Splinters
(For My Father), by Keith Armstrong

You picked splinters
with a pin each day
from under blackened fingernails;
shreds of metal
from the shipyard grime,
minute memories of days swept by:
the dusty remnants of a life
spent in the shadow of the sea;
the tears in your shattered eyes
at the end of work.
And your hands were strong,
so sensitive and capable
of building boats
and nursing roses;
a kind and gentle man
who never hurt a soul,
the sort of quiet knackered man
who built a nation.
Dad, I watched your ashes float away
down to the ocean bed
and in each splinter
I saw your caring eyes
and gracious smile.

I think of your strong silence every day
and I am full of you,
the waves you scaled,
and all the sleeping Tyneside streets
you taught me to dance my fleeting feet along.

When I fly, you are with me.
I see your fine face
in sun-kissed clouds
and in the gold ring on my finger,
and in the heaving crowd on Saturday,
and in the lung of Grainger Market,
and in the ancient breath
of our own Newcastle.

Keith Armstrong was born in Newcastle upon Tyne, where he has worked as a community development worker, poet, librarian and publisher.  He now lives in the seaside town of Whitley Bay and is coordinator of the Northern Voices creative writing and community publishing project which specialises in recording the experiences of people in the North East of England. He has organised several community arts festivals in the region and many literary events.  He was founder of Ostrich poetry magazine, Poetry North East, Tyneside Writers’ Workshop, Tyneside Poets, East Durham Writers’ Workshop, Tyneside Trade Unionists for Socialist Arts, Tyneside Street Press and the Strong Words and Durham Voices community publishing series.  He has compiled and edited books on the Durham Miners’ Gala and on the former mining communities of County Durham, the market town of Hexham and the heritage of North Tyneside.  He completed a doctorate on Newcastle writer Jack Common at the University of Durham in 2007. His poetry has been extensively published in magazines such as New Statesman, Poetry Review, Dream Catcher, Other Poetry, Aesthetica, Iron, Salzburg Poetry Review and Poetry Scotland, as well as in the collections The Jingling Geordie, Dreaming North, Pains of Class and Imagined Corners, on cassette, LP & CD, and on radio & TV.  He also has an extensive record of poetry performance throughout Europe and beyond.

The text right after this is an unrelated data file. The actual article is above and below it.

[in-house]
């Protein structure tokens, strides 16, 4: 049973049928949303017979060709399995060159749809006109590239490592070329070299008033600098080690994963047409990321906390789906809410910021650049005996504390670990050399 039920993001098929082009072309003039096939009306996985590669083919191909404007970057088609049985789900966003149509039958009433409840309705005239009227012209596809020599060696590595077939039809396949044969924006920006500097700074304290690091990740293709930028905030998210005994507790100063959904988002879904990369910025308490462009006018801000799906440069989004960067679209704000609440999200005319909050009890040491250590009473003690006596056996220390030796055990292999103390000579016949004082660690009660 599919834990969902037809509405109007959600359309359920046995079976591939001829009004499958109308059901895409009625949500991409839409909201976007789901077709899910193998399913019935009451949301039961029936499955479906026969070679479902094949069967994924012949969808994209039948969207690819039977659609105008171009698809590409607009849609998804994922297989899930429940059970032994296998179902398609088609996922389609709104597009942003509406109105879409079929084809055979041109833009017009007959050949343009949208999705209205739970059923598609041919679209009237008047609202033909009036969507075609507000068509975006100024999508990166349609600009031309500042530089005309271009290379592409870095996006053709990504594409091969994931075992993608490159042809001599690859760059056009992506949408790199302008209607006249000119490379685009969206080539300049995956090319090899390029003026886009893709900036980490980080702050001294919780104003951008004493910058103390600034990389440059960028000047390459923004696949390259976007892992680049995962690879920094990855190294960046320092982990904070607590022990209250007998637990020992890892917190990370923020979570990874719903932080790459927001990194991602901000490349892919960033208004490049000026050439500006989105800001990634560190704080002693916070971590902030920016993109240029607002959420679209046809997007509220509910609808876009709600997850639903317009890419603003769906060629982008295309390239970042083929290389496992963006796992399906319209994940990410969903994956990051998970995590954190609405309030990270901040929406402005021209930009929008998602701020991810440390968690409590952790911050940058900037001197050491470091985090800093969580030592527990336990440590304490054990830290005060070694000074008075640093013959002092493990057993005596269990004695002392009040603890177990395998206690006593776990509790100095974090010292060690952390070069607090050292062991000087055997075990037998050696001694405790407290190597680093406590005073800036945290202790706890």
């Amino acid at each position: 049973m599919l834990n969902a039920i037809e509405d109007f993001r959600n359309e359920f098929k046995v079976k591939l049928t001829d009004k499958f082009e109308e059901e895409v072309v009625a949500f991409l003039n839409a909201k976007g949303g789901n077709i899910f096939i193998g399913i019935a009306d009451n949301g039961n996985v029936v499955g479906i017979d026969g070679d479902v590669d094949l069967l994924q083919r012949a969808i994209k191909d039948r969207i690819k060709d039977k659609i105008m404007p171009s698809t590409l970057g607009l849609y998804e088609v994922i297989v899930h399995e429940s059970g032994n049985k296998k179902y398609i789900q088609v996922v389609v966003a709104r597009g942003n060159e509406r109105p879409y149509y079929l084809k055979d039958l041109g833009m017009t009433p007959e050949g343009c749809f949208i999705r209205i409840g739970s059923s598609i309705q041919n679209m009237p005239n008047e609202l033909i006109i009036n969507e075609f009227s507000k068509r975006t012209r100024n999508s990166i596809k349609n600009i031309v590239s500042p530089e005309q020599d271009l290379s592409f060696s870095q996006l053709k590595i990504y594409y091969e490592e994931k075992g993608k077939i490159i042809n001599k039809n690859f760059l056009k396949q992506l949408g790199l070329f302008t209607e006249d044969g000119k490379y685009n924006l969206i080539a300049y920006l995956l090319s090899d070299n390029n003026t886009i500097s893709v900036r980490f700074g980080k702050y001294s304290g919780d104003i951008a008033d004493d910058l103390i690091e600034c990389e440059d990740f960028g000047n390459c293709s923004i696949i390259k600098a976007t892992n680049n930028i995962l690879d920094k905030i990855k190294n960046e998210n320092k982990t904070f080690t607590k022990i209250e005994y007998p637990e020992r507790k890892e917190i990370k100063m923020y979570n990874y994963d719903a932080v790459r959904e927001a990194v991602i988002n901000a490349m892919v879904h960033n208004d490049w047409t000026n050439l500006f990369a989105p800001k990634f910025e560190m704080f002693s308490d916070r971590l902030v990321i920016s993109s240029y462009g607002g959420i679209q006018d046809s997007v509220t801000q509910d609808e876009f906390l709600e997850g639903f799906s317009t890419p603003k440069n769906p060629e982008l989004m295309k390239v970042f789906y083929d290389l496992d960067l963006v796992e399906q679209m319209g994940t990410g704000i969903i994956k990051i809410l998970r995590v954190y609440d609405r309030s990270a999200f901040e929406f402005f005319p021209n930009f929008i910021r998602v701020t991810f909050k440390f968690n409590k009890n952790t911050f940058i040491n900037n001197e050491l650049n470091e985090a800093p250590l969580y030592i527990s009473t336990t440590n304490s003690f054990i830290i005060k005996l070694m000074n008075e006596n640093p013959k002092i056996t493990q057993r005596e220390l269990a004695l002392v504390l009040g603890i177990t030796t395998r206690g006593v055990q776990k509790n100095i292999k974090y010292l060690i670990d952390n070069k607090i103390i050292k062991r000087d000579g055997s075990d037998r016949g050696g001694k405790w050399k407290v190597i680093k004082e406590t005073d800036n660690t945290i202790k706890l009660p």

We met Dr Armstrong on our recent visit to the UK, through another Tyneside-based poet, Dave Alton.  Dave and Keith were kind enough to introduce us to local bars The Bridge and The Red House – recommended if you’re over that way.

Dave Alton, Keith Armstrong, Janis Freegard, Peter Clayworth at The Bridge, Newcastle    Photo: Peter Dixon
You can read the other Tuesday poems here.